The for loop is a fundamental construct in the Java programming language. It allows you to repeat a block of code multiple times, iterating over a sequence of values. In Java, the for loop consists of three parts: initialization, condition, and update. This article will focus on the execution of the loop condition and its role in determining whether the loop should continue or terminate.
When a for loop is executed, the loop condition is evaluated before each iteration. If the condition evaluates to true, the loop body is executed; otherwise, the loop is terminated. The loop condition can be any expression that results in a boolean value — true or false. This allows for flexibility in controlling the flow of the loop.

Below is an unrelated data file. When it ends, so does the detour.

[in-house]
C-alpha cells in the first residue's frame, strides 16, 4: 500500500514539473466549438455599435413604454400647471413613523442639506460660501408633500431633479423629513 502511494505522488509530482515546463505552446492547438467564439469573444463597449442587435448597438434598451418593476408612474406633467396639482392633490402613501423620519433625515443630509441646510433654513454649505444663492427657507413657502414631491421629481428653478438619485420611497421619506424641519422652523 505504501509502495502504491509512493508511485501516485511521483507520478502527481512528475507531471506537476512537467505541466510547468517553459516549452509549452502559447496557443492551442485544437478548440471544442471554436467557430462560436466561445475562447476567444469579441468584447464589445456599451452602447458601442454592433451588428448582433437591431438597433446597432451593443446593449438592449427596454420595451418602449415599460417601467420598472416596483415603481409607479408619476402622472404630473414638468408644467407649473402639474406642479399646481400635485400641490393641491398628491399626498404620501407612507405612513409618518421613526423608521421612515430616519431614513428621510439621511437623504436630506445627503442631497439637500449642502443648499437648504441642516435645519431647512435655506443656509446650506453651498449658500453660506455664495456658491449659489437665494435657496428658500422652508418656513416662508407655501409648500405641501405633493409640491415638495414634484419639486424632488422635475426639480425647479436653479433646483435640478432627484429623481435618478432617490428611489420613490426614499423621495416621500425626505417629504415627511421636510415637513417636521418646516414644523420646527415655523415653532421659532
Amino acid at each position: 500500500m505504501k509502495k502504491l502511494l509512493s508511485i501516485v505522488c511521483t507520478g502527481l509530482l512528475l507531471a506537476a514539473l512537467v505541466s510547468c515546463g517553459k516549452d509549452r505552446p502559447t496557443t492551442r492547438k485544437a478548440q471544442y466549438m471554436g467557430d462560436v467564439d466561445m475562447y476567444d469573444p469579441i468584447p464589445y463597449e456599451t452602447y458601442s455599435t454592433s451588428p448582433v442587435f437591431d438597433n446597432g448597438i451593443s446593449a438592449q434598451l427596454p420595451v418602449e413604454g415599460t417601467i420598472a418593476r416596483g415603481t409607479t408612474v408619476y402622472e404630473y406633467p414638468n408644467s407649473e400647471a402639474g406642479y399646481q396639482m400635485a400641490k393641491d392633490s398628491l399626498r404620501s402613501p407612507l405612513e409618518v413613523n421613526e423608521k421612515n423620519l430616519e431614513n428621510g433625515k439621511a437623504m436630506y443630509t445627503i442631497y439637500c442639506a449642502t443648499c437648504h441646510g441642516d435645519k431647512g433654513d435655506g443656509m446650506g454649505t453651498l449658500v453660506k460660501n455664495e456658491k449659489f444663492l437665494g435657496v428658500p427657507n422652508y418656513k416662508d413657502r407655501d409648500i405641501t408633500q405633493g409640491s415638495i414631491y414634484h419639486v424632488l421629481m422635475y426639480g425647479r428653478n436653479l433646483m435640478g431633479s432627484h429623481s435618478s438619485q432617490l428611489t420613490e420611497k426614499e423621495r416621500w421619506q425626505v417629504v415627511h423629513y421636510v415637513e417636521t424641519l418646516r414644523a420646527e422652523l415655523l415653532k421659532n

It is important to note that the loop condition is evaluated at the beginning of each iteration. This means that if the condition is initially false, the loop body will not be executed at all. Additionally, if the condition becomes false during the execution of the loop body, the loop will terminate immediately, and the program will continue with the next statement after the loop.
The loop condition is typically defined using relational and logical operators, such as ==, !=, <, >, <=, >=, &&, and